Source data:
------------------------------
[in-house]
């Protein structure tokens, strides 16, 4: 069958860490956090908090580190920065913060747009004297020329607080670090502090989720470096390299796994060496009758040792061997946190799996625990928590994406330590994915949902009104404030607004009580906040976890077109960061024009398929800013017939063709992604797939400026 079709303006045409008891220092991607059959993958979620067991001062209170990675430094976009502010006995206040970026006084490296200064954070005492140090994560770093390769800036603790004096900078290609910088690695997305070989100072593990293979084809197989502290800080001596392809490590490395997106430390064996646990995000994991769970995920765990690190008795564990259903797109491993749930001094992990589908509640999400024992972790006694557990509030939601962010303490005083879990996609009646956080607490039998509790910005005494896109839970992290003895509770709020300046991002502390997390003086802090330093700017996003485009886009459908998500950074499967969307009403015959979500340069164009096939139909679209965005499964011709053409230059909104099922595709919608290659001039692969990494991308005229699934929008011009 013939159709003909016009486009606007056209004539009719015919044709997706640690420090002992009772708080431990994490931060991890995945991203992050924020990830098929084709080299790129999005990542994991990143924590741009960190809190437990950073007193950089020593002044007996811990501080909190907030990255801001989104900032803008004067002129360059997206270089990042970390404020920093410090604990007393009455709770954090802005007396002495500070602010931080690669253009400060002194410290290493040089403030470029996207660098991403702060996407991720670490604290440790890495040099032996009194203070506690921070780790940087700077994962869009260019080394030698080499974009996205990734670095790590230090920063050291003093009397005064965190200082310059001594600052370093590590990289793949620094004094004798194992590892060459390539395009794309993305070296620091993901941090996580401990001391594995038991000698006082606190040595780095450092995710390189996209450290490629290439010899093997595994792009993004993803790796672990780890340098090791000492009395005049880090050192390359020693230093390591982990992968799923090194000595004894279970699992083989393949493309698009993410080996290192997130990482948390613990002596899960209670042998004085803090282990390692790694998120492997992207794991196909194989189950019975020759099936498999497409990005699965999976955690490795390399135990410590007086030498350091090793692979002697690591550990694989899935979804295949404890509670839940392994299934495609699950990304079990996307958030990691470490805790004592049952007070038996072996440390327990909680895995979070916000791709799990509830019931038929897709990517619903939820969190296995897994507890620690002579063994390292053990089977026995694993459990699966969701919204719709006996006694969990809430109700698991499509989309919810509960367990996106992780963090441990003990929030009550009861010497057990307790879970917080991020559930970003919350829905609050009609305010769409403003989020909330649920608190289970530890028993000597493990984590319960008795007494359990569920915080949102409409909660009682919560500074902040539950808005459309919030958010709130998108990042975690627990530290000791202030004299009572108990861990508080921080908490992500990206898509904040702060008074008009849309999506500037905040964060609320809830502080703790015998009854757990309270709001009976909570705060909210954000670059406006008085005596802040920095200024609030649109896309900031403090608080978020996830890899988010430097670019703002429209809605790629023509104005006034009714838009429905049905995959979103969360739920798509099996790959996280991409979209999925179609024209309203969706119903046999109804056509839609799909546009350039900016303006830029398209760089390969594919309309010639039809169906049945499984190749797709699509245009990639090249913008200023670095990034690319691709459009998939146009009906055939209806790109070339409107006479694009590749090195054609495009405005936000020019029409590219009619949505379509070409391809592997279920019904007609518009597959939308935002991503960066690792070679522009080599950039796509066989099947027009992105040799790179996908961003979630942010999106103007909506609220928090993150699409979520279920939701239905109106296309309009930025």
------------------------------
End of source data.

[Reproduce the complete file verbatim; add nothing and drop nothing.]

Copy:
[in-house]
């Protein structure tokens, strides 16, 4: 069958860490956090908090580190920065913060747009004297020329607080670090502090989720470096390299796994060496009758040792061997946190799996625990928590994406330590994915949902009104404030607004009580906040976890077109960061024009398929800013017939063709992604797939400026 079709303006045409008891220092991607059959993958979620067991001062209170990675430094976009502010006995206040970026006084490296200064954070005492140090994560770093390769800036603790004096900078290609910088690695997305070989100072593990293979084809197989502290800080001596392809490590490395997106430390064996646990995000994991769970995920765990690190008795564990259903797109491993749930001094992990589908509640999400024992972790006694557990509030939601962010303490005083879990996609009646956080607490039998509790910005005494896109839970992290003895509770709020300046991002502390997390003086802090330093700017996003485009886009459908998500950074499967969307009403015959979500340069164009096939139909679209965005499964011709053409230059909104099922595709919608290659001039692969990494991308005229699934929008011009 013939159709003909016009486009606007056209004539009719015919044709997706640690420090002992009772708080431990994490931060991890995945991203992050924020990830098929084709080299790129999005990542994991990143924590741009960190809190437990950073007193950089020593002044007996811990501080909190907030990255801001989104900032803008004067002129360059997206270089990042970390404020920093410090604990007393009455709770954090802005007396002495500070602010931080690669253009400060002194410290290493040089403030470029996207660098991403702060996407991720670490604290440790890495040099032996009194203070506690921070780790940087700077994962869009260019080394030698080499974009996205990734670095790590230090920063050291003093009397005064965190200082310059001594600052370093590590990289793949620094004094004798194992590892060459390539395009794309993305070296620091993901941090996580401990001391594995038991000698006082606190040595780095450092995710390189996209450290490629290439010899093997595994792009993004993803790796672990780890340098090791000492009395005049880090050192390359020693230093390591982990992968799923090194000595004894279970699992083989393949493309698009993410080996290192997130990482948390613990002596899960209670042998004085803090282990390692790694998120492997992207794991196909194989189950019975020759099936498999497409990005699965999976955690490795390399135990410590007086030498350091090793692979002697690591550990694989899935979804295949404890509670839940392994299934495609699950990304079990996307958030990691470490805790004592049952007070038996072996440390327990909680895995979070916000791709799990509830019931038929897709990517619903939820969190296995897994507890620690002579063994390292053990089977026995694993459990699966969701919204719709006996006694969990809430109700698991499509989309919810509960367990996106992780963090441990003990929030009550009861010497057990307790879970917080991020559930970003919350829905609050009609305010769409403003989020909330649920608190289970530890028993000597493990984590319960008795007494359990569920915080949102409409909660009682919560500074902040539950808005459309919030958010709130998108990042975690627990530290000791202030004299009572108990861990508080921080908490992500990206898509904040702060008074008009849309999506500037905040964060609320809830502080703790015998009854757990309270709001009976909570705060909210954000670059406006008085005596802040920095200024609030649109896309900031403090608080978020996830890899988010430097670019703002429209809605790629023509104005006034009714838009429905049905995959979103969360739920798509099996790959996280991409979209999925179609024209309203969706119903046999109804056509839609799909546009350039900016303006830029398209760089390969594919309309010639039809169906049945499984190749797709699509245009990639090249913008200023670095990034690319691709459009998939146009009906055939209806790109070339409107006479694009590749090195054609495009405005936000020019029409590219009619949505379509070409391809592997279920019904007609518009597959939308935002991503960066690792070679522009080599950039796509066989099947027009992105040799790179996908961003979630942010999106103007909506609220928090993150699409979520279920939701239905109106296309309009930025």